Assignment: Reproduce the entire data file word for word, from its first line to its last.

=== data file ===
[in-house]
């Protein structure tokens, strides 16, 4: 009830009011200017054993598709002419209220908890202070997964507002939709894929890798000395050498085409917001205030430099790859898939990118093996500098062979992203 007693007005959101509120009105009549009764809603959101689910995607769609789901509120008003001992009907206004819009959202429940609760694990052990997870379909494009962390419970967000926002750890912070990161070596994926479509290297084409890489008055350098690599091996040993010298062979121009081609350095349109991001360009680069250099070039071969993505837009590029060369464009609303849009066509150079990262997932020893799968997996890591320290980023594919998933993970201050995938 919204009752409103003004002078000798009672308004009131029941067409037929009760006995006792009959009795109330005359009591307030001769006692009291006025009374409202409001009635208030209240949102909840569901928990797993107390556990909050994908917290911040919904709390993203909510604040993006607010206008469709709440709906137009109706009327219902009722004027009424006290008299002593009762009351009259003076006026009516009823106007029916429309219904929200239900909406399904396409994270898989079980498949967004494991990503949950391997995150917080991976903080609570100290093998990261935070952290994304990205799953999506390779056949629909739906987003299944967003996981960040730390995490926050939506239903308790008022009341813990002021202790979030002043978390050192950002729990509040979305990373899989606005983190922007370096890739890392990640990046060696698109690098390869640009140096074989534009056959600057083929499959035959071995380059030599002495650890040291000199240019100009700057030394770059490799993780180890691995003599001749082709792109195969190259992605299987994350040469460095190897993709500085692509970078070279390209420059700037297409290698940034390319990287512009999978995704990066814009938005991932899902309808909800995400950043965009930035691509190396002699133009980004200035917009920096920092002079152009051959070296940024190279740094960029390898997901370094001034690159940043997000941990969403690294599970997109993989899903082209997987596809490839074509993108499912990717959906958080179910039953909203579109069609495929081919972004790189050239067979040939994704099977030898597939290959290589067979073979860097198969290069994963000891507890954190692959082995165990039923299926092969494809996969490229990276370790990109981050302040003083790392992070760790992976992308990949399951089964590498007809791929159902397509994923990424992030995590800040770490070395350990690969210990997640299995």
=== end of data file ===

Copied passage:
[in-house]
């Protein structure tokens, strides 16, 4: 009830009011200017054993598709002419209220908890202070997964507002939709894929890798000395050498085409917001205030430099790859898939990118093996500098062979992203 007693007005959101509120009105009549009764809603959101689910995607769609789901509120008003001992009907206004819009959202429940609760694990052990997870379909494009962390419970967000926002750890912070990161070596994926479509290297084409890489008055350098690599091996040993010298062979121009081609350095349109991001360009680069250099070039071969993505837009590029060369464009609303849009066509150079990262997932020893799968997996890591320290980023594919998933993970201050995938 919204009752409103003004002078000798009672308004009131029941067409037929009760006995006792009959009795109330005359009591307030001769006692009291006025009374409202409001009635208030209240949102909840569901928990797993107390556990909050994908917290911040919904709390993203909510604040993006607010206008469709709440709906137009109706009327219902009722004027009424006290008299002593009762009351009259003076006026009516009823106007029916429309219904929200239900909406399904396409994270898989079980498949967004494991990503949950391997995150917080991976903080609570100290093998990261935070952290994304990205799953999506390779056949629909739906987003299944967003996981960040730390995490926050939506239903308790008022009341813990002021202790979030002043978390050192950002729990509040979305990373899989606005983190922007370096890739890392990640990046060696698109690098390869640009140096074989534009056959600057083929499959035959071995380059030599002495650890040291000199240019100009700057030394770059490799993780180890691995003599001749082709792109195969190259992605299987994350040469460095190897993709500085692509970078070279390209420059700037297409290698940034390319990287512009999978995704990066814009938005991932899902309808909800995400950043965009930035691509190396002699133009980004200035917009920096920092002079152009051959070296940024190279740094960029390898997901370094001034690159940043997000941990969403690294599970997109993989899903082209997987596809490839074509993108499912990717959906958080179910039953909203579109069609495929081919972004790189050239067979040939994704099977030898597939290959290589067979073979860097198969290069994963000891507890954190692959082995165990039923299926092969494809996969490229990276370790990109981050302040003083790392992070760790992976992308990949399951089964590498007809791929159902397509994923990424992030995590800040770490070395350990690969210990997640299995």